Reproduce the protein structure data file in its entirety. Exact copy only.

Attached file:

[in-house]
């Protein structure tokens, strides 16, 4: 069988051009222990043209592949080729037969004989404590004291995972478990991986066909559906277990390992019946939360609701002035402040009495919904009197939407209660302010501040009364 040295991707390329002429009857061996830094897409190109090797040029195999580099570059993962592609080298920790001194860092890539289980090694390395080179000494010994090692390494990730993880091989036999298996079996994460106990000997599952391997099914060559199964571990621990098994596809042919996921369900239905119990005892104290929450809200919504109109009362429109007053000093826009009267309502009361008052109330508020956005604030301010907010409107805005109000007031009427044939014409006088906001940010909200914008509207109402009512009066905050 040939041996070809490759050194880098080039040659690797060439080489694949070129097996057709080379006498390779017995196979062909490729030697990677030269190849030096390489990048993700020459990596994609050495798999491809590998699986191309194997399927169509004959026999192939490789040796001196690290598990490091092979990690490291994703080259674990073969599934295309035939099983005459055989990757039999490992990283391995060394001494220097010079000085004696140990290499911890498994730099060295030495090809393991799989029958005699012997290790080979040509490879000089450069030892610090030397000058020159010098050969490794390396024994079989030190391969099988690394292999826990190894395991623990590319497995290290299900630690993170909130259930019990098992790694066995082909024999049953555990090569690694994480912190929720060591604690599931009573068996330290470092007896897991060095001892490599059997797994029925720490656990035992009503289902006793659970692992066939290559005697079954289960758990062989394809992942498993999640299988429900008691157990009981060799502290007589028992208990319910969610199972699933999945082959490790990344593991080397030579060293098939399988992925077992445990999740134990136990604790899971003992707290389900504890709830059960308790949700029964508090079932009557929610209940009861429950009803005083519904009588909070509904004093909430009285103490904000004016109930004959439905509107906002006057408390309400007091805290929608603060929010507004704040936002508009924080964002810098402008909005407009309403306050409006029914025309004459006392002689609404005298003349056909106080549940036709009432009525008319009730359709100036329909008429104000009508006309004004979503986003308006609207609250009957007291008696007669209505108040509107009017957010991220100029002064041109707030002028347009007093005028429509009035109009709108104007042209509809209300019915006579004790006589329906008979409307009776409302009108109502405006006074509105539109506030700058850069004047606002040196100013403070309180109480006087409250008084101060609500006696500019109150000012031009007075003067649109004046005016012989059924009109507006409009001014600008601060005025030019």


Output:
[in-house]
């Protein structure tokens, strides 16, 4: 069988051009222990043209592949080729037969004989404590004291995972478990991986066909559906277990390992019946939360609701002035402040009495919904009197939407209660302010501040009364 040295991707390329002429009857061996830094897409190109090797040029195999580099570059993962592609080298920790001194860092890539289980090694390395080179000494010994090692390494990730993880091989036999298996079996994460106990000997599952391997099914060559199964571990621990098994596809042919996921369900239905119990005892104290929450809200919504109109009362429109007053000093826009009267309502009361008052109330508020956005604030301010907010409107805005109000007031009427044939014409006088906001940010909200914008509207109402009512009066905050 040939041996070809490759050194880098080039040659690797060439080489694949070129097996057709080379006498390779017995196979062909490729030697990677030269190849030096390489990048993700020459990596994609050495798999491809590998699986191309194997399927169509004959026999192939490789040796001196690290598990490091092979990690490291994703080259674990073969599934295309035939099983005459055989990757039999490992990283391995060394001494220097010079000085004696140990290499911890498994730099060295030495090809393991799989029958005699012997290790080979040509490879000089450069030892610090030397000058020159010098050969490794390396024994079989030190391969099988690394292999826990190894395991623990590319497995290290299900630690993170909130259930019990098992790694066995082909024999049953555990090569690694994480912190929720060591604690599931009573068996330290470092007896897991060095001892490599059997797994029925720490656990035992009503289902006793659970692992066939290559005697079954289960758990062989394809992942498993999640299988429900008691157990009981060799502290007589028992208990319910969610199972699933999945082959490790990344593991080397030579060293098939399988992925077992445990999740134990136990604790899971003992707290389900504890709830059960308790949700029964508090079932009557929610209940009861429950009803005083519904009588909070509904004093909430009285103490904000004016109930004959439905509107906002006057408390309400007091805290929608603060929010507004704040936002508009924080964002810098402008909005407009309403306050409006029914025309004459006392002689609404005298003349056909106080549940036709009432009525008319009730359709100036329909008429104000009508006309004004979503986003308006609207609250009957007291008696007669209505108040509107009017957010991220100029002064041109707030002028347009007093005028429509009035109009709108104007042209509809209300019915006579004790006589329906008979409307009776409302009108109502405006006074509105539109506030700058850069004047606002040196100013403070309180109480006087409250008084101060609500006696500019109150000012031009007075003067649109004046005016012989059924009109507006409009001014600008601060005025030019």